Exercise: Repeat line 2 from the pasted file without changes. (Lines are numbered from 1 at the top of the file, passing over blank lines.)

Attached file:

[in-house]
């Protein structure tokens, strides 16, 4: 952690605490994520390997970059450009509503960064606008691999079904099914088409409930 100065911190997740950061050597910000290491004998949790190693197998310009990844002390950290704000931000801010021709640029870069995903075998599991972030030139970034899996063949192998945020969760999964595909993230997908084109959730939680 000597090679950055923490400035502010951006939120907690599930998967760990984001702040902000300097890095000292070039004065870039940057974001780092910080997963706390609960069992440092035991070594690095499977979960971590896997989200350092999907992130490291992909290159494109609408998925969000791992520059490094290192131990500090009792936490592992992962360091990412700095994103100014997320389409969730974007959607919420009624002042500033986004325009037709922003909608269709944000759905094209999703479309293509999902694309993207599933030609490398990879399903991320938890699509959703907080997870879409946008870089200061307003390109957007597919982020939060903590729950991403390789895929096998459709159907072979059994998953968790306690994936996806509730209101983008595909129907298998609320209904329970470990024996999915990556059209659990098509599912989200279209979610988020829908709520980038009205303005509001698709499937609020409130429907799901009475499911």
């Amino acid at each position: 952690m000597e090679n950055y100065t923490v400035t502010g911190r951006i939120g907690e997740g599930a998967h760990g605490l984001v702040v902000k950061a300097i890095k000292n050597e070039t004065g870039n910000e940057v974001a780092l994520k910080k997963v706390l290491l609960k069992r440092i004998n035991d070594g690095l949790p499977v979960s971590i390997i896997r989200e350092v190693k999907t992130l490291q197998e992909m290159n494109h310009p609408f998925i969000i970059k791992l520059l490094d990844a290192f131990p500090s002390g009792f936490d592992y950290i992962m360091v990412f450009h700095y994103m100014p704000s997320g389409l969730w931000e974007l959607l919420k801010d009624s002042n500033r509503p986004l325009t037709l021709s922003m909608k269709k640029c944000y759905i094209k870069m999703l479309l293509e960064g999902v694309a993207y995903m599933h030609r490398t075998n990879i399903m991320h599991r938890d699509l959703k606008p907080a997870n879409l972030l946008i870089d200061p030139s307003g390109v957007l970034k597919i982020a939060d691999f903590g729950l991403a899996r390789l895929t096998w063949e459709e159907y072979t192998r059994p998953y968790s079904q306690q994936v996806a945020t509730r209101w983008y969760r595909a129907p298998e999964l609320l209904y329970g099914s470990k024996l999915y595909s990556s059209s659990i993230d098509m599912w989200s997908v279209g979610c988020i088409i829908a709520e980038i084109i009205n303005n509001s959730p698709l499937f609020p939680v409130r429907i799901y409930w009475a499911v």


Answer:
């Protein structure tokens, strides 16, 4: 952690605490994520390997970059450009509503960064606008691999079904099914088409409930 100065911190997740950061050597910000290491004998949790190693197998310009990844002390950290704000931000801010021709640029870069995903075998599991972030030139970034899996063949192998945020969760999964595909993230997908084109959730939680 000597090679950055923490400035502010951006939120907690599930998967760990984001702040902000300097890095000292070039004065870039940057974001780092910080997963706390609960069992440092035991070594690095499977979960971590896997989200350092999907992130490291992909290159494109609408998925969000791992520059490094290192131990500090009792936490592992992962360091990412700095994103100014997320389409969730974007959607919420009624002042500033986004325009037709922003909608269709944000759905094209999703479309293509999902694309993207599933030609490398990879399903991320938890699509959703907080997870879409946008870089200061307003390109957007597919982020939060903590729950991403390789895929096998459709159907072979059994998953968790306690994936996806509730209101983008595909129907298998609320209904329970470990024996999915990556059209659990098509599912989200279209979610988020829908709520980038009205303005509001698709499937609020409130429907799901009475499911």